Eli Lilly builds $23B-plus sales forecast on diabetes, cancer launches

Eli Lilly is looking to several new launches to overcome patent expirations and challenges in diabetes.

Eli Lilly is betting that its new drugs will kick off an era of growth, but the company will have to contend with a tough environment in diabetes and a hefty patent expiration as it aims for 2018 revenue of $23 billion to $23.5 billion.

In its annual presentation of its outlook for the year ahead, Lilly said on Wednesday that its 2018 growth will be driven by its newest diabetes drugs—Trulicity, Basaglar and Jardiance—plus plaque psoriasis treatment Taltz and cancer offerings Verzenio, Cyramza, and Lartruvo. 

Rheumatoid arthritis medication Olumiant, approved in Europe but so far spurned by the FDA, is still factored into Lilly's ambitions for the coming years, Lilly CEO David Ricks said in a statement. Ricks contends that the company is in the "early stages of a growth period" driven by those new launches.

RELATED: Sanofi wins approval of Admelog with plans to snatch some of Humalog's blockbuster sales 

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But it won't be smooth sailing ahead. Cialis, the erectile dysfunction drug that's long been a top performer for Lilly, is nearing the end of its patent life, and when generics hit, sales are expected to plummet, creating a big gap to fill. Lilly will also face its first full year of generic competition to ADHD drug Strattera, blood thinner Effient and testosterone med Axiron, Bernstein analyst Tim Anderson pointed out.

Plus, Lilly is likely to experience more pressure on its diabetes business next year as its key new launches are getting into gear. Sanofi has just won an FDA nod for Admelog, a follow-on biologic that will go up against Lilly's top seller Humalog, and it's facing new competition for its fast-growing Trulicity. Novo Nordisk's brand-new Ozempic, a weekly diabetes injection formerly known as semaglutide, recently won FDA approval and boasts favorable head-to-head data over the Lilly blockbuster diabetes med.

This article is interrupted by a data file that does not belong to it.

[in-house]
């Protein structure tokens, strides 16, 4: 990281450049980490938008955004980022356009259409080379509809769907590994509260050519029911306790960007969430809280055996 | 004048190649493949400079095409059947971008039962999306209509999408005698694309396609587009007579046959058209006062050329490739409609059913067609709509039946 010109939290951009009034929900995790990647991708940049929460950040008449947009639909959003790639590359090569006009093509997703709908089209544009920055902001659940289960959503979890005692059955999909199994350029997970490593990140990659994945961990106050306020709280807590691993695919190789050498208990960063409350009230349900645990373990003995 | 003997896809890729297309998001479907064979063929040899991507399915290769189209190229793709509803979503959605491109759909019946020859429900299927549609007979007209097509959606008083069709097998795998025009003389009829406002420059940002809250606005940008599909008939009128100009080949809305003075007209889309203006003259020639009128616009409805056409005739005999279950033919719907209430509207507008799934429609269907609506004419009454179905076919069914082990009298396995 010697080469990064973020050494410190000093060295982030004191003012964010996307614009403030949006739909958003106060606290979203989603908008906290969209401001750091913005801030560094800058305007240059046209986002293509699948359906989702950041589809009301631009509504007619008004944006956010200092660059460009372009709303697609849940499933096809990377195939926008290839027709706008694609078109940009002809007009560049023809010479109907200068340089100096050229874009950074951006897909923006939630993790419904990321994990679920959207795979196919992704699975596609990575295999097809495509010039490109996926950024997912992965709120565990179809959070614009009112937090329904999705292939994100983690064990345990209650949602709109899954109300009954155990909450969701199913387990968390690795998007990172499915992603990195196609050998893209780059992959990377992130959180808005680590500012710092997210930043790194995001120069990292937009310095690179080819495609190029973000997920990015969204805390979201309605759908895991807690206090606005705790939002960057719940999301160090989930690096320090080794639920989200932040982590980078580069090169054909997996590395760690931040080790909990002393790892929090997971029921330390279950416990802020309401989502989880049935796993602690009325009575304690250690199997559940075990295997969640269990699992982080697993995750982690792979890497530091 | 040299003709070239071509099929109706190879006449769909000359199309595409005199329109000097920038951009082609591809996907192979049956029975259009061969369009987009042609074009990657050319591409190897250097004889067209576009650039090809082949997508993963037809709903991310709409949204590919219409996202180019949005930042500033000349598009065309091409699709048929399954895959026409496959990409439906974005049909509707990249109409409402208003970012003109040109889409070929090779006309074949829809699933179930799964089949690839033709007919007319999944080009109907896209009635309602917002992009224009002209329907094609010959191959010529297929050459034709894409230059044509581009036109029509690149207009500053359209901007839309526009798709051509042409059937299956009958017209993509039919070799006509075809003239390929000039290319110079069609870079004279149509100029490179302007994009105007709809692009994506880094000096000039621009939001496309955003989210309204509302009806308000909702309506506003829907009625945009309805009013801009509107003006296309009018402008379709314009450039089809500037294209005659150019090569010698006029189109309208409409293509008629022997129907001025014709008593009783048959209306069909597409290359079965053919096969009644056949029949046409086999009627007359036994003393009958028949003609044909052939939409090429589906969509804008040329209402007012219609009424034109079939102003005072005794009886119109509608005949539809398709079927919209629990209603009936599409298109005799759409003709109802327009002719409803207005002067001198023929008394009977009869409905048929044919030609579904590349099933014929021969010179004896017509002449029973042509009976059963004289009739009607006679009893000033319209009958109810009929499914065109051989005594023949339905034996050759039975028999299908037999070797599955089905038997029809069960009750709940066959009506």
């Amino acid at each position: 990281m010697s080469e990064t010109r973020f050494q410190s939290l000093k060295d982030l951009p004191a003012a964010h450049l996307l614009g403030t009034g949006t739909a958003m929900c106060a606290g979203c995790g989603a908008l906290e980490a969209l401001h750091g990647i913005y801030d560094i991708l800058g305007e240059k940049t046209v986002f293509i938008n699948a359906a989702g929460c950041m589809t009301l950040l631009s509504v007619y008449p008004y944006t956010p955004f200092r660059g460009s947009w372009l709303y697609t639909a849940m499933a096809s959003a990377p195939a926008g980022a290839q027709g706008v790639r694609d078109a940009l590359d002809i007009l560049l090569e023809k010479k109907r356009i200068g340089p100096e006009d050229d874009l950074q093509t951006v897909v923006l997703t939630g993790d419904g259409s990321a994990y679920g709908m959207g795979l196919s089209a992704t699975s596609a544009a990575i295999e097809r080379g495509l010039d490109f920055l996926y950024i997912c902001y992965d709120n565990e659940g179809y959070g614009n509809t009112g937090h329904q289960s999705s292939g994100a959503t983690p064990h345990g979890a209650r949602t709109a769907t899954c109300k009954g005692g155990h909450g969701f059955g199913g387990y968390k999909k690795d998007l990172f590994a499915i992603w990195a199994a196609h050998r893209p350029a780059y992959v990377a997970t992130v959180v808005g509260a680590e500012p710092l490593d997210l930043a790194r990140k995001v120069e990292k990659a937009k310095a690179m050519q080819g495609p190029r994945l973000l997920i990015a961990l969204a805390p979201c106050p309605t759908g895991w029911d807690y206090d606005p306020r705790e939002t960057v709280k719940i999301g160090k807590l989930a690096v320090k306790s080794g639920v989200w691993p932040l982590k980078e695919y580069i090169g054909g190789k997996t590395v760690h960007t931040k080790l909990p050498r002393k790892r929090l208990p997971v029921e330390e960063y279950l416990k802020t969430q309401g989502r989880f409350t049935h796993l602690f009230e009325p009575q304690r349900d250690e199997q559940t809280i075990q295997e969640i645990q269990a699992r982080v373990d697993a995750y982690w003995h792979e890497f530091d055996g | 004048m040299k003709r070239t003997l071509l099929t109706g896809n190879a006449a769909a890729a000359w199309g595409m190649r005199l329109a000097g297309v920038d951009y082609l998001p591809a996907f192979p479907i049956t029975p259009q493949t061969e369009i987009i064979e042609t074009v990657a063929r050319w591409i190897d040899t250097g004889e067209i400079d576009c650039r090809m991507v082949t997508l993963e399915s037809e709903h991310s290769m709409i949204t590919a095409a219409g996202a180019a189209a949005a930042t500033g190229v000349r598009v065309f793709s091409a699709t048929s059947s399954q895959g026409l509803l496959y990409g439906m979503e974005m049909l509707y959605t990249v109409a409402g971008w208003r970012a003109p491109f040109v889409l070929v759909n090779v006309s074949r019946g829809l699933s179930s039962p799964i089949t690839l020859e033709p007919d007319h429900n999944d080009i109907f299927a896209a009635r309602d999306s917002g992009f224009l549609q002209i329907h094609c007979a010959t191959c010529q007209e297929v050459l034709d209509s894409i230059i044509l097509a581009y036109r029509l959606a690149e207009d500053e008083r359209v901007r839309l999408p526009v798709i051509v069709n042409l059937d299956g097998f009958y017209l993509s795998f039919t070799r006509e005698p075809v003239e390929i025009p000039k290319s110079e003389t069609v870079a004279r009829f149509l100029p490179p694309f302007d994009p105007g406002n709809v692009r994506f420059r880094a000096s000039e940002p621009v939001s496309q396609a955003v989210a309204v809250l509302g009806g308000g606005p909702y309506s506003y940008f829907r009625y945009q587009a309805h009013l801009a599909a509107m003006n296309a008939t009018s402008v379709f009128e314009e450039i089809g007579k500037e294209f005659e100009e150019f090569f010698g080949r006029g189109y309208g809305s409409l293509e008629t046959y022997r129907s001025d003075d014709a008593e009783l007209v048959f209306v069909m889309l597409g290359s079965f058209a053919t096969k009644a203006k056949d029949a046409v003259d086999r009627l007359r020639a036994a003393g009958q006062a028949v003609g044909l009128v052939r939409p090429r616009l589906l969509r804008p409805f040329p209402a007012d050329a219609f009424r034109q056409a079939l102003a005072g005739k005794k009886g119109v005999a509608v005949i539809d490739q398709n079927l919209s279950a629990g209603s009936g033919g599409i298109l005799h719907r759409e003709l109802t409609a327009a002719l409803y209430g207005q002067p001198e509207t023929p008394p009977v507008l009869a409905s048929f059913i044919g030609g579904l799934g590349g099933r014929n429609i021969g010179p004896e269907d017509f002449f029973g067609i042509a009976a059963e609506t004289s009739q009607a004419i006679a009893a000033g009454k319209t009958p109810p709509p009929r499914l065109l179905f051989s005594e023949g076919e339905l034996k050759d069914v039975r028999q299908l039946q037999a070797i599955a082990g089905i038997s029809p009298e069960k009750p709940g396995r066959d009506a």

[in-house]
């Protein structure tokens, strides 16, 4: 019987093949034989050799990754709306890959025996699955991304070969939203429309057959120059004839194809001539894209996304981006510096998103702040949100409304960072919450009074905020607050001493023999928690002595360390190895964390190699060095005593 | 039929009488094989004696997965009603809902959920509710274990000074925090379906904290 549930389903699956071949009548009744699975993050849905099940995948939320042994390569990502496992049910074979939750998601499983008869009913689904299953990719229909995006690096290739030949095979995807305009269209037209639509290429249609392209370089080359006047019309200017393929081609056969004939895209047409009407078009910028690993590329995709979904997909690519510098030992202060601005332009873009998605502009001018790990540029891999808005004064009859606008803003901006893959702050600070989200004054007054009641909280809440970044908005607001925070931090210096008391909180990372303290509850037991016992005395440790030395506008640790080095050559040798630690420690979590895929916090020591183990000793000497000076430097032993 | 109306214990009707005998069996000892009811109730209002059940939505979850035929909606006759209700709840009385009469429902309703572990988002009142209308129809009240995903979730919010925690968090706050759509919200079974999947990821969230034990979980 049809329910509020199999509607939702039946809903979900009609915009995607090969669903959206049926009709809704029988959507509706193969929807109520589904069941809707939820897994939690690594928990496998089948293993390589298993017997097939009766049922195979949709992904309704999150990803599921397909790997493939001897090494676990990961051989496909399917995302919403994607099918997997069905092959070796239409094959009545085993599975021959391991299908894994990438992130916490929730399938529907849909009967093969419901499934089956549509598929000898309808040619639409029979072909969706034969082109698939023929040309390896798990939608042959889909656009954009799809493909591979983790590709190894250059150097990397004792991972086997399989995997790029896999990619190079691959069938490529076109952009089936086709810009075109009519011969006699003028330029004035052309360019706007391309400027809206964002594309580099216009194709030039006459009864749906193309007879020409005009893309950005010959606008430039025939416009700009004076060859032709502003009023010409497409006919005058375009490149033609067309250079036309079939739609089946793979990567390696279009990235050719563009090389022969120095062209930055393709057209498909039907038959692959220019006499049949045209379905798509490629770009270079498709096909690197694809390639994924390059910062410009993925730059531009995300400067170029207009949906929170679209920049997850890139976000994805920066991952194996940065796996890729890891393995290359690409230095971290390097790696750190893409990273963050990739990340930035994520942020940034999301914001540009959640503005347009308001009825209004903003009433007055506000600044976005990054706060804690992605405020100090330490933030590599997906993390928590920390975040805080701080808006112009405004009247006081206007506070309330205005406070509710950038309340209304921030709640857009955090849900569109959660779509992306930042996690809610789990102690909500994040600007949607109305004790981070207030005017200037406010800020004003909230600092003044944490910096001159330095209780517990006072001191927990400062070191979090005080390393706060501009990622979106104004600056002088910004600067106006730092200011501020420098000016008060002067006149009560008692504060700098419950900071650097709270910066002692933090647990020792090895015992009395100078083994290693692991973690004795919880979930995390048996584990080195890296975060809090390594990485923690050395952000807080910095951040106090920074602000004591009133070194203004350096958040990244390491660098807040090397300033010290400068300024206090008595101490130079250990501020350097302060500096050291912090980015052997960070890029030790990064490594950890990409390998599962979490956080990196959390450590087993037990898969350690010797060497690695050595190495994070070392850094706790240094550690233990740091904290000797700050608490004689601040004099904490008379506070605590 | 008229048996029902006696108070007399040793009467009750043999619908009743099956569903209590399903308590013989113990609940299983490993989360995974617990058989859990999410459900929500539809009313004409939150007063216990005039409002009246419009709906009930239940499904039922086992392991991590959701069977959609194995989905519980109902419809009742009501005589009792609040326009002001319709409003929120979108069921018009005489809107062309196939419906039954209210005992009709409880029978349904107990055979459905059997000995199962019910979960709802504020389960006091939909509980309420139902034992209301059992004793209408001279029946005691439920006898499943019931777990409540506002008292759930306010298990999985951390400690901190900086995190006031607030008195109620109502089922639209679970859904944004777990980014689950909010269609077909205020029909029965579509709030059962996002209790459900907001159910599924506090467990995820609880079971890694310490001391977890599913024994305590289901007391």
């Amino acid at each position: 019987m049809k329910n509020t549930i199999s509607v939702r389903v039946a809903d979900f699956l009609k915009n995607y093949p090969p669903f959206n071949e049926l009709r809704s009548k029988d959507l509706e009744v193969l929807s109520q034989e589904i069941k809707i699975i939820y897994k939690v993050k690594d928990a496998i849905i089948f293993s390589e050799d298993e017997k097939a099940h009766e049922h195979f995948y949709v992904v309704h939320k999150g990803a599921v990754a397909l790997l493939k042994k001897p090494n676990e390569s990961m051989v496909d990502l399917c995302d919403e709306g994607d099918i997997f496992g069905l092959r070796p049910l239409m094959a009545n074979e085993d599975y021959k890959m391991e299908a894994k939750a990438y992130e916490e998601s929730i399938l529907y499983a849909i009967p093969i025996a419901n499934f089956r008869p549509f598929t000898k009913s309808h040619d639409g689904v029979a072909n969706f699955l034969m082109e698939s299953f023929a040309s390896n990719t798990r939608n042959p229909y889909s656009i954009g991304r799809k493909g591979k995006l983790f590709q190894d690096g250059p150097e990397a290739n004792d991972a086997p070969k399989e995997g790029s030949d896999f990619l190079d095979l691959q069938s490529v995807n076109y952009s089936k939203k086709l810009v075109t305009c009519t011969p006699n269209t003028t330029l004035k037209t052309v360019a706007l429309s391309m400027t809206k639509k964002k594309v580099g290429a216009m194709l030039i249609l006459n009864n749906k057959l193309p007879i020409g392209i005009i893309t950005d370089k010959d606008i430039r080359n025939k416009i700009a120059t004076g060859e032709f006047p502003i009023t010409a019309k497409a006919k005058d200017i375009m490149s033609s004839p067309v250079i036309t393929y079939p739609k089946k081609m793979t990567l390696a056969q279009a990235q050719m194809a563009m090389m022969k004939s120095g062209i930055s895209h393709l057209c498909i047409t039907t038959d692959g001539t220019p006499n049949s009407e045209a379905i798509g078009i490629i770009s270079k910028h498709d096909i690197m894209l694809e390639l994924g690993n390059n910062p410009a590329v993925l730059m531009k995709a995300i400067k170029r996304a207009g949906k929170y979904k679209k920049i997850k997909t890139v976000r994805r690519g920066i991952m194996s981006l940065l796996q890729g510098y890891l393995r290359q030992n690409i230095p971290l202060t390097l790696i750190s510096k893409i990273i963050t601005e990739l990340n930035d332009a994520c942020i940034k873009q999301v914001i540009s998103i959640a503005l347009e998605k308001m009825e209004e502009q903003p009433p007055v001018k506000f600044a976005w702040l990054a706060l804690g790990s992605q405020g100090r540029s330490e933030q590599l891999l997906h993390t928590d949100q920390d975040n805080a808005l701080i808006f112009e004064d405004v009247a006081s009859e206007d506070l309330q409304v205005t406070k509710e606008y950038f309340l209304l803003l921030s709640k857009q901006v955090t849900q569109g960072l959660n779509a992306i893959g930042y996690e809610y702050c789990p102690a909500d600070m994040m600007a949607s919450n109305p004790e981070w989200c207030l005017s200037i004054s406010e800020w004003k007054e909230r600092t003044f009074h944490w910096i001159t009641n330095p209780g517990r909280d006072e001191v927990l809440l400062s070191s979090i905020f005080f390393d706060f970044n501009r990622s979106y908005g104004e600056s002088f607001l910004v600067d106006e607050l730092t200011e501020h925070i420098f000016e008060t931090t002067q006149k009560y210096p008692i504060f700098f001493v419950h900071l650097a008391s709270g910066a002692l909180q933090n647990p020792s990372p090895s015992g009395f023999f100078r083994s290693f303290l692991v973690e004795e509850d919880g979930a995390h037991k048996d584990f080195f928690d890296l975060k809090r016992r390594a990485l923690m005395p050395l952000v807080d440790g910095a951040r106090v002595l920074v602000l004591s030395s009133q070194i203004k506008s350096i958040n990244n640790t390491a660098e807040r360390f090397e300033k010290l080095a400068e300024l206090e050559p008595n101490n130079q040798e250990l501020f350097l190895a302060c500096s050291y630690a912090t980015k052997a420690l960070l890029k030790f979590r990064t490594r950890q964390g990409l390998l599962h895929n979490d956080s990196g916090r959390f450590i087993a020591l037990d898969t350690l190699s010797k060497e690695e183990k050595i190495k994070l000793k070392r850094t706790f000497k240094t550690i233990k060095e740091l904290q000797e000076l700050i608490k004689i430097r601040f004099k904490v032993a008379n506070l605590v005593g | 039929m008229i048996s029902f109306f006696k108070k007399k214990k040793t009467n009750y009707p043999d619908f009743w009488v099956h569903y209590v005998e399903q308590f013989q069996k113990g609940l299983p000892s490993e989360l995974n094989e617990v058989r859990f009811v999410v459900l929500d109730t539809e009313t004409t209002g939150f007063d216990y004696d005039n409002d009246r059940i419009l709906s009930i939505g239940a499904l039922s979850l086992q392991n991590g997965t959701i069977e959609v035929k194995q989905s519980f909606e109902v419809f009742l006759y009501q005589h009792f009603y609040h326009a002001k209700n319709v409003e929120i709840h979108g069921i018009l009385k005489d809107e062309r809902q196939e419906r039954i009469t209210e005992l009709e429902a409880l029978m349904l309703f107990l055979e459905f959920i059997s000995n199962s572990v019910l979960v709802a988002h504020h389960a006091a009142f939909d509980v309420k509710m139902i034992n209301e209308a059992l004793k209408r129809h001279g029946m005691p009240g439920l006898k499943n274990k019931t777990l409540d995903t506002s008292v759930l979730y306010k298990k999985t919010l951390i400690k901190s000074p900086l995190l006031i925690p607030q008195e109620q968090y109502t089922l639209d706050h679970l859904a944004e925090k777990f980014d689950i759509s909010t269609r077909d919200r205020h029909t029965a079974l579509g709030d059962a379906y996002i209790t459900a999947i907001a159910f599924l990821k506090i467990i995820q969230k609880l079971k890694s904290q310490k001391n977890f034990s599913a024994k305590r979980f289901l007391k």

"[C]ompetitive threats from Novo's semaglutide and Sanofi’s Admelog will be important to watch over the course of the year given the importance of Trulicity and the broader diabetes business to [Eli Lilly]," Credit Suisse analyst Vamil Divan, M.D., wrote in a note.

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As industry watchers know, Lilly is among a group of drugmakers that have been hit hard in recent years by competition in diabetes as payers have pitted pharma companies against each other for better pricing. Those companies are all working to adapt and overcome the challenges. 

Part of the effort to adapt at Eli Lilly is a round of 3,500 job cuts it announced in September to achieve $500 million in annual savings, with many coming from early retirements. In November, a spokesperson told FiercePharma the company has accepted 2,300 retirements. He said the program will mostly be done by the end of the year. 

The Indianapolis company isn't alone, of course, as Sanofi and Novo Nordisk each have trimmed their headcount lately.

RELATED: Lilly weighs spinoff of bulked-up Elanco even as it beats Street estimates in Q3

When Lilly reported third-quarter results in October, the company told investors and analysts it's expecting 2017 revenue of $22.4 billion to $22.7 billion. If it can hit its new prediction for 2018, it would be growing in the low single digits, the company announced on Wednesday. The company further reiterated its expectation to grow at least 5% on average annually from 2015 to 2020. 

The revenue forecast is slightly above consensus, and its earnings guidance for 2018 of $4.60 to $4.70 per share is in line with Street estimates, Divan wrote, adding that an FDA approval for Olumiant is "expected by July," and that the company could get approval for migraine candidate galcanezumab by October 2018.